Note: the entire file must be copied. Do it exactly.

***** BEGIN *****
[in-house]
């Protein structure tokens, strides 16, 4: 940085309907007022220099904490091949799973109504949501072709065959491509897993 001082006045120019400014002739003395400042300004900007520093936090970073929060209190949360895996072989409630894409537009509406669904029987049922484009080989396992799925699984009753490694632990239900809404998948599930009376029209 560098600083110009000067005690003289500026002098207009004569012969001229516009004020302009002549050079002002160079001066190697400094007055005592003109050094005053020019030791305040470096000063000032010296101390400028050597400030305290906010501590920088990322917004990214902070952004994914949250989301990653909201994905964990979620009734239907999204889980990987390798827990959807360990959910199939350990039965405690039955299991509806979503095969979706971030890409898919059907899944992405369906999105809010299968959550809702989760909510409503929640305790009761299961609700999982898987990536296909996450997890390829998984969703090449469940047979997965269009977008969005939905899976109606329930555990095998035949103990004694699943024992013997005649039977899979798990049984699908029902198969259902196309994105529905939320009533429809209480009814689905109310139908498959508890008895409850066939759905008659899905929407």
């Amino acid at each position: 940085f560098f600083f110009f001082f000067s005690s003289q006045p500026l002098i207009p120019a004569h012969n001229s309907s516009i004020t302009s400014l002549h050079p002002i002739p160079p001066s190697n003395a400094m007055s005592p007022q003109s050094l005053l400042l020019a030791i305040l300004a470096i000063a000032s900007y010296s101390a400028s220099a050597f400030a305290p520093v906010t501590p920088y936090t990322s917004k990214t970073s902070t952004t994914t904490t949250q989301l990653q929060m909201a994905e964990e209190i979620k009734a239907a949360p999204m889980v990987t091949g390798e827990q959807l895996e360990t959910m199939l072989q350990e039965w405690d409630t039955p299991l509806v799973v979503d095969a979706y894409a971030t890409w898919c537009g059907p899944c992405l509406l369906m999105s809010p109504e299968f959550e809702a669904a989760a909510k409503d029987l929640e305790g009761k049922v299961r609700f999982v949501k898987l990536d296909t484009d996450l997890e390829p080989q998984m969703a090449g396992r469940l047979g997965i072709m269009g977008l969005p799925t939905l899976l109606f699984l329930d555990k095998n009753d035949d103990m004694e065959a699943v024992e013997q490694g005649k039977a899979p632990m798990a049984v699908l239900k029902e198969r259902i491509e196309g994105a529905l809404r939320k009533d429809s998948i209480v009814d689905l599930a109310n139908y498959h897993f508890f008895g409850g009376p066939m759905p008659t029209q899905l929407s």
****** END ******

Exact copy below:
[in-house]
């Protein structure tokens, strides 16, 4: 940085309907007022220099904490091949799973109504949501072709065959491509897993 001082006045120019400014002739003395400042300004900007520093936090970073929060209190949360895996072989409630894409537009509406669904029987049922484009080989396992799925699984009753490694632990239900809404998948599930009376029209 560098600083110009000067005690003289500026002098207009004569012969001229516009004020302009002549050079002002160079001066190697400094007055005592003109050094005053020019030791305040470096000063000032010296101390400028050597400030305290906010501590920088990322917004990214902070952004994914949250989301990653909201994905964990979620009734239907999204889980990987390798827990959807360990959910199939350990039965405690039955299991509806979503095969979706971030890409898919059907899944992405369906999105809010299968959550809702989760909510409503929640305790009761299961609700999982898987990536296909996450997890390829998984969703090449469940047979997965269009977008969005939905899976109606329930555990095998035949103990004694699943024992013997005649039977899979798990049984699908029902198969259902196309994105529905939320009533429809209480009814689905109310139908498959508890008895409850066939759905008659899905929407």
């Amino acid at each position: 940085f560098f600083f110009f001082f000067s005690s003289q006045p500026l002098i207009p120019a004569h012969n001229s309907s516009i004020t302009s400014l002549h050079p002002i002739p160079p001066s190697n003395a400094m007055s005592p007022q003109s050094l005053l400042l020019a030791i305040l300004a470096i000063a000032s900007y010296s101390a400028s220099a050597f400030a305290p520093v906010t501590p920088y936090t990322s917004k990214t970073s902070t952004t994914t904490t949250q989301l990653q929060m909201a994905e964990e209190i979620k009734a239907a949360p999204m889980v990987t091949g390798e827990q959807l895996e360990t959910m199939l072989q350990e039965w405690d409630t039955p299991l509806v799973v979503d095969a979706y894409a971030t890409w898919c537009g059907p899944c992405l509406l369906m999105s809010p109504e299968f959550e809702a669904a989760a909510k409503d029987l929640e305790g009761k049922v299961r609700f999982v949501k898987l990536d296909t484009d996450l997890e390829p080989q998984m969703a090449g396992r469940l047979g997965i072709m269009g977008l969005p799925t939905l899976l109606f699984l329930d555990k095998n009753d035949d103990m004694e065959a699943v024992e013997q490694g005649k039977a899979p632990m798990a049984v699908l239900k029902e198969r259902i491509e196309g994105a529905l809404r939320k009533d429809s998948i209480v009814d689905l599930a109310n139908y498959h897993f508890f008895g409850g009376p066939m759905p008659t029209q899905l929407s």